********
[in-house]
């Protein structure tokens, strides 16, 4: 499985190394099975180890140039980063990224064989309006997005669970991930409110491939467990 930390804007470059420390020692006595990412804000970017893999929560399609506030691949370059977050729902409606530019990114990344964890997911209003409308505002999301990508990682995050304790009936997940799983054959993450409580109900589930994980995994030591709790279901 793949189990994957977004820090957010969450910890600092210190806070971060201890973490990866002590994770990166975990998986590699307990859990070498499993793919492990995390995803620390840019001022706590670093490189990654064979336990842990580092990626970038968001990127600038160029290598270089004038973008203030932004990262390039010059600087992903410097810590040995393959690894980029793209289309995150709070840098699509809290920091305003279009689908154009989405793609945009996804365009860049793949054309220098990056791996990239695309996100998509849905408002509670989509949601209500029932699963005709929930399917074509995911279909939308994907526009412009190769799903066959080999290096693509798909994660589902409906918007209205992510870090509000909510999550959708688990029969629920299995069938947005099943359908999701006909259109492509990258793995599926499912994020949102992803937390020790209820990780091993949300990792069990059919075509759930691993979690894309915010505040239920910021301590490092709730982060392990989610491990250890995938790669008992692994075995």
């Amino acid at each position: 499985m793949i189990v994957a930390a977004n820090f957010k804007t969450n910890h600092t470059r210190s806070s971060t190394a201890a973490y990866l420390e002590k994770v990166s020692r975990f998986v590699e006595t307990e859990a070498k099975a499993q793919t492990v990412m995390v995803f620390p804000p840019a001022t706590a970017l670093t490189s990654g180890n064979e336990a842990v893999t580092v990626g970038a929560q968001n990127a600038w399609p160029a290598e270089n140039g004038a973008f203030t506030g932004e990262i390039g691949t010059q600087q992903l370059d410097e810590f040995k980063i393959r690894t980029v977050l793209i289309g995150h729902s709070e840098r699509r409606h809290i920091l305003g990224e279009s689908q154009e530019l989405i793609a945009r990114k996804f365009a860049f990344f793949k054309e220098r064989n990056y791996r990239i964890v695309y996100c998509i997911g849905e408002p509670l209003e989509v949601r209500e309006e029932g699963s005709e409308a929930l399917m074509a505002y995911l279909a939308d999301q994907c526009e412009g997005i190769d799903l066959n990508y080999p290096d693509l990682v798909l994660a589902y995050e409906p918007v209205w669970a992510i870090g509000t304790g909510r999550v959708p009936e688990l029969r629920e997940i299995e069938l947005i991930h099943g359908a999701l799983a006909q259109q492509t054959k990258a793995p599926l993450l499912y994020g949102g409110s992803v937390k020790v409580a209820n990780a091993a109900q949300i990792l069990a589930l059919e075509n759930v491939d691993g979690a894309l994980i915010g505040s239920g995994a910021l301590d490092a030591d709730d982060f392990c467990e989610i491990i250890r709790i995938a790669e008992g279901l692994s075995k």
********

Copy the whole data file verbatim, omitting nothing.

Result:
[in-house]
């Protein structure tokens, strides 16, 4: 499985190394099975180890140039980063990224064989309006997005669970991930409110491939467990 930390804007470059420390020692006595990412804000970017893999929560399609506030691949370059977050729902409606530019990114990344964890997911209003409308505002999301990508990682995050304790009936997940799983054959993450409580109900589930994980995994030591709790279901 793949189990994957977004820090957010969450910890600092210190806070971060201890973490990866002590994770990166975990998986590699307990859990070498499993793919492990995390995803620390840019001022706590670093490189990654064979336990842990580092990626970038968001990127600038160029290598270089004038973008203030932004990262390039010059600087992903410097810590040995393959690894980029793209289309995150709070840098699509809290920091305003279009689908154009989405793609945009996804365009860049793949054309220098990056791996990239695309996100998509849905408002509670989509949601209500029932699963005709929930399917074509995911279909939308994907526009412009190769799903066959080999290096693509798909994660589902409906918007209205992510870090509000909510999550959708688990029969629920299995069938947005099943359908999701006909259109492509990258793995599926499912994020949102992803937390020790209820990780091993949300990792069990059919075509759930691993979690894309915010505040239920910021301590490092709730982060392990989610491990250890995938790669008992692994075995």
């Amino acid at each position: 499985m793949i189990v994957a930390a977004n820090f957010k804007t969450n910890h600092t470059r210190s806070s971060t190394a201890a973490y990866l420390e002590k994770v990166s020692r975990f998986v590699e006595t307990e859990a070498k099975a499993q793919t492990v990412m995390v995803f620390p804000p840019a001022t706590a970017l670093t490189s990654g180890n064979e336990a842990v893999t580092v990626g970038a929560q968001n990127a600038w399609p160029a290598e270089n140039g004038a973008f203030t506030g932004e990262i390039g691949t010059q600087q992903l370059d410097e810590f040995k980063i393959r690894t980029v977050l793209i289309g995150h729902s709070e840098r699509r409606h809290i920091l305003g990224e279009s689908q154009e530019l989405i793609a945009r990114k996804f365009a860049f990344f793949k054309e220098r064989n990056y791996r990239i964890v695309y996100c998509i997911g849905e408002p509670l209003e989509v949601r209500e309006e029932g699963s005709e409308a929930l399917m074509a505002y995911l279909a939308d999301q994907c526009e412009g997005i190769d799903l066959n990508y080999p290096d693509l990682v798909l994660a589902y995050e409906p918007v209205w669970a992510i870090g509000t304790g909510r999550v959708p009936e688990l029969r629920e997940i299995e069938l947005i991930h099943g359908a999701l799983a006909q259109q492509t054959k990258a793995p599926l993450l499912y994020g949102g409110s992803v937390k020790v409580a209820n990780a091993a109900q949300i990792l069990a589930l059919e075509n759930v491939d691993g979690a894309l994980i915010g505040s239920g995994a910021l301590d490092a030591d709730d982060f392990c467990e989610i491990i250890r709790i995938a790669e008992g279901l692994s075995k």